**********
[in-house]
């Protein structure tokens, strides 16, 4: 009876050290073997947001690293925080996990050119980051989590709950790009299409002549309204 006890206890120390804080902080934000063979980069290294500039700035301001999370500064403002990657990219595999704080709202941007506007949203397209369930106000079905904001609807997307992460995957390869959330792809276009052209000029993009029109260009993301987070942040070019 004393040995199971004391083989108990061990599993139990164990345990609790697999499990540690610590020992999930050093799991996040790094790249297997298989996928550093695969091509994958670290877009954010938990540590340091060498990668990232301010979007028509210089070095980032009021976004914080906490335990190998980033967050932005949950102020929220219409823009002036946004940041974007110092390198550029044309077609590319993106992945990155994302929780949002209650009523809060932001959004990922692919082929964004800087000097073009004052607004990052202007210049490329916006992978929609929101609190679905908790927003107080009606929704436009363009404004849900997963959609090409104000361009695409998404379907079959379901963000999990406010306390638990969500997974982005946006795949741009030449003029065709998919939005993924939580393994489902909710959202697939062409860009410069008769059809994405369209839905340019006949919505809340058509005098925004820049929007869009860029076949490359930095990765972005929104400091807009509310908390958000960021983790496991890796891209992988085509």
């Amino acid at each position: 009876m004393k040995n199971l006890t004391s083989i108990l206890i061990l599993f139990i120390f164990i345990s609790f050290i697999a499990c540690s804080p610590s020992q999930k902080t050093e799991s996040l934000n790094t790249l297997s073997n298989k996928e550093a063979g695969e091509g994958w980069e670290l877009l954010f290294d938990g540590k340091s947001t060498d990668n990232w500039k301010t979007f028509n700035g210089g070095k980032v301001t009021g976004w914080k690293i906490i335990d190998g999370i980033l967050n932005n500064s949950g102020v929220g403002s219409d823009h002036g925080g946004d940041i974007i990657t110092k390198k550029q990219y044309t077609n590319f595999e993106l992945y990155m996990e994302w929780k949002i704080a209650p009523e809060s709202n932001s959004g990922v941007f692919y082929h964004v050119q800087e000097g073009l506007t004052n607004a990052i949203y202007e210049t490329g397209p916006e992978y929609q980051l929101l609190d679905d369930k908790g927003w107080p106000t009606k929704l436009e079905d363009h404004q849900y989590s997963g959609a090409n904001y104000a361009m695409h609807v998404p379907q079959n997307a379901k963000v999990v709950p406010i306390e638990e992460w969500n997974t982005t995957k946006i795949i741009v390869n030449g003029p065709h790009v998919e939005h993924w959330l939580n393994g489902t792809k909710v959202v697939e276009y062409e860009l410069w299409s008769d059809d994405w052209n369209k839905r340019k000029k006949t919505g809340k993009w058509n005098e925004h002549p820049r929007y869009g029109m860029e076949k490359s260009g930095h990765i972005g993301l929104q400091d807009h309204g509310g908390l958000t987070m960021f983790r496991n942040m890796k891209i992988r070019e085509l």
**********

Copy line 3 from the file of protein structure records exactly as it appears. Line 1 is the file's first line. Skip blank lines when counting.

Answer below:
């Amino acid at each position: 009876m004393k040995n199971l006890t004391s083989i108990l206890i061990l599993f139990i120390f164990i345990s609790f050290i697999a499990c540690s804080p610590s020992q999930k902080t050093e799991s996040l934000n790094t790249l297997s073997n298989k996928e550093a063979g695969e091509g994958w980069e670290l877009l954010f290294d938990g540590k340091s947001t060498d990668n990232w500039k301010t979007f028509n700035g210089g070095k980032v301001t009021g976004w914080k690293i906490i335990d190998g999370i980033l967050n932005n500064s949950g102020v929220g403002s219409d823009h002036g925080g946004d940041i974007i990657t110092k390198k550029q990219y044309t077609n590319f595999e993106l992945y990155m996990e994302w929780k949002i704080a209650p009523e809060s709202n932001s959004g990922v941007f692919y082929h964004v050119q800087e000097g073009l506007t004052n607004a990052i949203y202007e210049t490329g397209p916006e992978y929609q980051l929101l609190d679905d369930k908790g927003w107080p106000t009606k929704l436009e079905d363009h404004q849900y989590s997963g959609a090409n904001y104000a361009m695409h609807v998404p379907q079959n997307a379901k963000v999990v709950p406010i306390e638990e992460w969500n997974t982005t995957k946006i795949i741009v390869n030449g003029p065709h790009v998919e939005h993924w959330l939580n393994g489902t792809k909710v959202v697939e276009y062409e860009l410069w299409s008769d059809d994405w052209n369209k839905r340019k000029k006949t919505g809340k993009w058509n005098e925004h002549p820049r929007y869009g029109m860029e076949k490359s260009g930095h990765i972005g993301l929104q400091d807009h309204g509310g908390l958000t987070m960021f983790r496991n942040m890796k891209i992988r070019e085509l």